The economic downturn is adversely impacting much economic activity that does not involve online commerce; but small businesses in particular will see an immediate cash-flow shortage; and struggle to make ends meet. If a company has large reserves then it will be able to ride out the recession even if it makes a temporary loss. But smaller businesses face bleaker prospects insofar as they’ve been forced to ramp down–or even halt–operations.

A recession leads to lower investment and can therefore fetter the productive capacity of the economy in the long run. If the recession is short, this lost output may be quite limited; economies can bounce back. In a severe / protracted recession, though, this lost output does more profound long-term damage. This mandates new sources of capital for businesses struggling pursuant to the pandemic-induced economic downturn.

There are few small businesses that possess the credit rating or collateral to secure a conventional bank loan. Now, in the midst of the pandemic lockdown, as small businesses and startups are struggling to get financing, entrepreneurs are seeking alternate sources of capital to launch or shepherd them through this economic crisis. Now, more than ever, it is imperative to look for financing through networking. During the current funding ecosystem, small businesses are looking to connect with investors of all types.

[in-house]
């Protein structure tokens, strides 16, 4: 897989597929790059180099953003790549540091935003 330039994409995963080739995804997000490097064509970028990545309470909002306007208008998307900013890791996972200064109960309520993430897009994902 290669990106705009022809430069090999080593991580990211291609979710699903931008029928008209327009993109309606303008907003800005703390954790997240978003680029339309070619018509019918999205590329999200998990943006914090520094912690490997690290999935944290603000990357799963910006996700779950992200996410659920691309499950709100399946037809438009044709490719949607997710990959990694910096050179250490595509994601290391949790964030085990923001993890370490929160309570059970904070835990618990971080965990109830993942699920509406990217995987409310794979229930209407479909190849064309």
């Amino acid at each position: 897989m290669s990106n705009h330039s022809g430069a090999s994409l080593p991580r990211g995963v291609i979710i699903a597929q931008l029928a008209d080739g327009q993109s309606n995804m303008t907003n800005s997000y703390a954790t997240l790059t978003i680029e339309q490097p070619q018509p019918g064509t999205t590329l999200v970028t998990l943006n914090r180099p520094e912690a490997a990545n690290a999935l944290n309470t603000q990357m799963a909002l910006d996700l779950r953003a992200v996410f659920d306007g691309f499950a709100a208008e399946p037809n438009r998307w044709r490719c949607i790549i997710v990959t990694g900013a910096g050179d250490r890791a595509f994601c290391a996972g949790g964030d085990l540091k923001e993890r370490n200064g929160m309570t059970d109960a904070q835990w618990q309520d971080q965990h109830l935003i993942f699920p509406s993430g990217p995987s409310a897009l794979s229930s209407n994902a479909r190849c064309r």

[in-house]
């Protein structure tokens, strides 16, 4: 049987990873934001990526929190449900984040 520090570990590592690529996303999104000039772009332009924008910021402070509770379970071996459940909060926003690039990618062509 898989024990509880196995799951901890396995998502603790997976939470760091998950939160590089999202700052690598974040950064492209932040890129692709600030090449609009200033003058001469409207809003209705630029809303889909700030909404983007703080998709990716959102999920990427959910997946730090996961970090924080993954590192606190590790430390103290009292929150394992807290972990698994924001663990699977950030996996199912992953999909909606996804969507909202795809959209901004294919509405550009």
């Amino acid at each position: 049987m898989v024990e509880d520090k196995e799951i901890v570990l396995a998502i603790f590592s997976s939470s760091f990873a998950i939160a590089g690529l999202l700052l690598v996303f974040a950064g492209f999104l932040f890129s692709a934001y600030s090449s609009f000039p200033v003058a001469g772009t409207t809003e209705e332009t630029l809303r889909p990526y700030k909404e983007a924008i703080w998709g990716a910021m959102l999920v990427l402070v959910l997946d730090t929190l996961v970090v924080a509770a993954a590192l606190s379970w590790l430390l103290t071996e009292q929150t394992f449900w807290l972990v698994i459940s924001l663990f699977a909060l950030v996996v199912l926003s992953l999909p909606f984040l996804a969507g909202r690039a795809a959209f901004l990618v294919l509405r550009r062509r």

Angel/seed investors finance startups usually in exchange for equity in the company. Unlike a VC, however, angel / seed investors are private individuals (or a group of individuals) investing their own money–providing capital for a set fraction of the company (usually no more than 20%). And while VCs tend to operate in the $2 million-plus range, angel / seed investors usually offer only up to about $1 million…and as little as a few tens of thousands of dollars. Examples include the Adirondack Foundation, who partnered with the United Way in upstate New York.